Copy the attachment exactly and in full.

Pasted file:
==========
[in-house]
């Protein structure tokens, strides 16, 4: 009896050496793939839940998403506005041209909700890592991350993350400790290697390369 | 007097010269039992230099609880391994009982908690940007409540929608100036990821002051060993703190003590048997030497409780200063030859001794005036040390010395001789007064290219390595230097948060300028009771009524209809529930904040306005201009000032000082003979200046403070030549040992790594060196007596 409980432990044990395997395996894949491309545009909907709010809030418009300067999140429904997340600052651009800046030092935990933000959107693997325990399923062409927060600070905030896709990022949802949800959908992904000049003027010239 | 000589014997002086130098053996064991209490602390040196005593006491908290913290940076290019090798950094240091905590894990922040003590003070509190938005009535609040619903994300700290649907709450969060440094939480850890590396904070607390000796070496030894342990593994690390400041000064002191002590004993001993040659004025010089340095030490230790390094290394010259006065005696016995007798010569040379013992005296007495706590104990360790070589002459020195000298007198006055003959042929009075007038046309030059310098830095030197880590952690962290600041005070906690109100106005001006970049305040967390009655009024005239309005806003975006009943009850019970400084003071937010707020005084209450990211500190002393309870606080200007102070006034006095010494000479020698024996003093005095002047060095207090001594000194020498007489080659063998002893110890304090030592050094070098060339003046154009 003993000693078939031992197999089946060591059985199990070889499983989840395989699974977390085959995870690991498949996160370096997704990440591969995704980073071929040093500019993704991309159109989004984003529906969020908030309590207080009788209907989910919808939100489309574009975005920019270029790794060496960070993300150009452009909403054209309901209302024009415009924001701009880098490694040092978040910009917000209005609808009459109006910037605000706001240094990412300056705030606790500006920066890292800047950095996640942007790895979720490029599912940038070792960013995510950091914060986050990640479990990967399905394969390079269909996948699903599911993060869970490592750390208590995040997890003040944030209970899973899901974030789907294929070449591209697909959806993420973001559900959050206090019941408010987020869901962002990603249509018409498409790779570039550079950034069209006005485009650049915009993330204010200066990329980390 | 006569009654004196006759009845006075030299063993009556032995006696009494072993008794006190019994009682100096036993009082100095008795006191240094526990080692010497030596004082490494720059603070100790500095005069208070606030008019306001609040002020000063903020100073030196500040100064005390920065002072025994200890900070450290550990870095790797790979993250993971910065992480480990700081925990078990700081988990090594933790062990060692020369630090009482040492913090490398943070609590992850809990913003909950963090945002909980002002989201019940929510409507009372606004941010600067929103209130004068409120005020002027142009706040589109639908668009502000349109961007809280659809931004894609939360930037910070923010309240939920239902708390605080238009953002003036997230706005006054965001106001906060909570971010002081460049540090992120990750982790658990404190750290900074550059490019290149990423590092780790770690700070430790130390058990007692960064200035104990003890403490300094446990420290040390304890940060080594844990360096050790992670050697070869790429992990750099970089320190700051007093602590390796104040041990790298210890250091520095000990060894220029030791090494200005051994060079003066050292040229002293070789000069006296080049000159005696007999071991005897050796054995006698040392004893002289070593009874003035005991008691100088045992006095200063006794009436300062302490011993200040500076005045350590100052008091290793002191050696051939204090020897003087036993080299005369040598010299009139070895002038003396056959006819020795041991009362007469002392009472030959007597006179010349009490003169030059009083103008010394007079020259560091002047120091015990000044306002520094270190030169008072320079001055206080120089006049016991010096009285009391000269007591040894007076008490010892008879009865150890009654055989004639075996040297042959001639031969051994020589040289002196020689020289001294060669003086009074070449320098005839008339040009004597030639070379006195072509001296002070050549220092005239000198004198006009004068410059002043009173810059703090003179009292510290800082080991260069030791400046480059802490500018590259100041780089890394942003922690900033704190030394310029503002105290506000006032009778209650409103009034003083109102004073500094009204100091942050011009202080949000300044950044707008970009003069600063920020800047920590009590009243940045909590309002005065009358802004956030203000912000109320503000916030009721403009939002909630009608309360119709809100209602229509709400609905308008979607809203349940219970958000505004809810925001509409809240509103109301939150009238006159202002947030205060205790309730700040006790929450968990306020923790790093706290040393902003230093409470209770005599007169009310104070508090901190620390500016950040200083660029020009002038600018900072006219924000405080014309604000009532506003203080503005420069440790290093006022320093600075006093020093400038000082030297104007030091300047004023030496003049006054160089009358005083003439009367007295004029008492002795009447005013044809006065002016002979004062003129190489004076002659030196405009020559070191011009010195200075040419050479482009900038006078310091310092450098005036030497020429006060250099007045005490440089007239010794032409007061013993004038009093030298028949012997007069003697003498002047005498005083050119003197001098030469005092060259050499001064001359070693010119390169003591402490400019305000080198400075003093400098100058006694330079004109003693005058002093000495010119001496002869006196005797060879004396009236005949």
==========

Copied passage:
[in-house]
């Protein structure tokens, strides 16, 4: 009896050496793939839940998403506005041209909700890592991350993350400790290697390369 | 007097010269039992230099609880391994009982908690940007409540929608100036990821002051060993703190003590048997030497409780200063030859001794005036040390010395001789007064290219390595230097948060300028009771009524209809529930904040306005201009000032000082003979200046403070030549040992790594060196007596 409980432990044990395997395996894949491309545009909907709010809030418009300067999140429904997340600052651009800046030092935990933000959107693997325990399923062409927060600070905030896709990022949802949800959908992904000049003027010239 | 000589014997002086130098053996064991209490602390040196005593006491908290913290940076290019090798950094240091905590894990922040003590003070509190938005009535609040619903994300700290649907709450969060440094939480850890590396904070607390000796070496030894342990593994690390400041000064002191002590004993001993040659004025010089340095030490230790390094290394010259006065005696016995007798010569040379013992005296007495706590104990360790070589002459020195000298007198006055003959042929009075007038046309030059310098830095030197880590952690962290600041005070906690109100106005001006970049305040967390009655009024005239309005806003975006009943009850019970400084003071937010707020005084209450990211500190002393309870606080200007102070006034006095010494000479020698024996003093005095002047060095207090001594000194020498007489080659063998002893110890304090030592050094070098060339003046154009 003993000693078939031992197999089946060591059985199990070889499983989840395989699974977390085959995870690991498949996160370096997704990440591969995704980073071929040093500019993704991309159109989004984003529906969020908030309590207080009788209907989910919808939100489309574009975005920019270029790794060496960070993300150009452009909403054209309901209302024009415009924001701009880098490694040092978040910009917000209005609808009459109006910037605000706001240094990412300056705030606790500006920066890292800047950095996640942007790895979720490029599912940038070792960013995510950091914060986050990640479990990967399905394969390079269909996948699903599911993060869970490592750390208590995040997890003040944030209970899973899901974030789907294929070449591209697909959806993420973001559900959050206090019941408010987020869901962002990603249509018409498409790779570039550079950034069209006005485009650049915009993330204010200066990329980390 | 006569009654004196006759009845006075030299063993009556032995006696009494072993008794006190019994009682100096036993009082100095008795006191240094526990080692010497030596004082490494720059603070100790500095005069208070606030008019306001609040002020000063903020100073030196500040100064005390920065002072025994200890900070450290550990870095790797790979993250993971910065992480480990700081925990078990700081988990090594933790062990060692020369630090009482040492913090490398943070609590992850809990913003909950963090945002909980002002989201019940929510409507009372606004941010600067929103209130004068409120005020002027142009706040589109639908668009502000349109961007809280659809931004894609939360930037910070923010309240939920239902708390605080238009953002003036997230706005006054965001106001906060909570971010002081460049540090992120990750982790658990404190750290900074550059490019290149990423590092780790770690700070430790130390058990007692960064200035104990003890403490300094446990420290040390304890940060080594844990360096050790992670050697070869790429992990750099970089320190700051007093602590390796104040041990790298210890250091520095000990060894220029030791090494200005051994060079003066050292040229002293070789000069006296080049000159005696007999071991005897050796054995006698040392004893002289070593009874003035005991008691100088045992006095200063006794009436300062302490011993200040500076005045350590100052008091290793002191050696051939204090020897003087036993080299005369040598010299009139070895002038003396056959006819020795041991009362007469002392009472030959007597006179010349009490003169030059009083103008010394007079020259560091002047120091015990000044306002520094270190030169008072320079001055206080120089006049016991010096009285009391000269007591040894007076008490010892008879009865150890009654055989004639075996040297042959001639031969051994020589040289002196020689020289001294060669003086009074070449320098005839008339040009004597030639070379006195072509001296002070050549220092005239000198004198006009004068410059002043009173810059703090003179009292510290800082080991260069030791400046480059802490500018590259100041780089890394942003922690900033704190030394310029503002105290506000006032009778209650409103009034003083109102004073500094009204100091942050011009202080949000300044950044707008970009003069600063920020800047920590009590009243940045909590309002005065009358802004956030203000912000109320503000916030009721403009939002909630009608309360119709809100209602229509709400609905308008979607809203349940219970958000505004809810925001509409809240509103109301939150009238006159202002947030205060205790309730700040006790929450968990306020923790790093706290040393902003230093409470209770005599007169009310104070508090901190620390500016950040200083660029020009002038600018900072006219924000405080014309604000009532506003203080503005420069440790290093006022320093600075006093020093400038000082030297104007030091300047004023030496003049006054160089009358005083003439009367007295004029008492002795009447005013044809006065002016002979004062003129190489004076002659030196405009020559070191011009010195200075040419050479482009900038006078310091310092450098005036030497020429006060250099007045005490440089007239010794032409007061013993004038009093030298028949012997007069003697003498002047005498005083050119003197001098030469005092060259050499001064001359070693010119390169003591402490400019305000080198400075003093400098100058006694330079004109003693005058002093000495010119001496002869006196005797060879004396009236005949």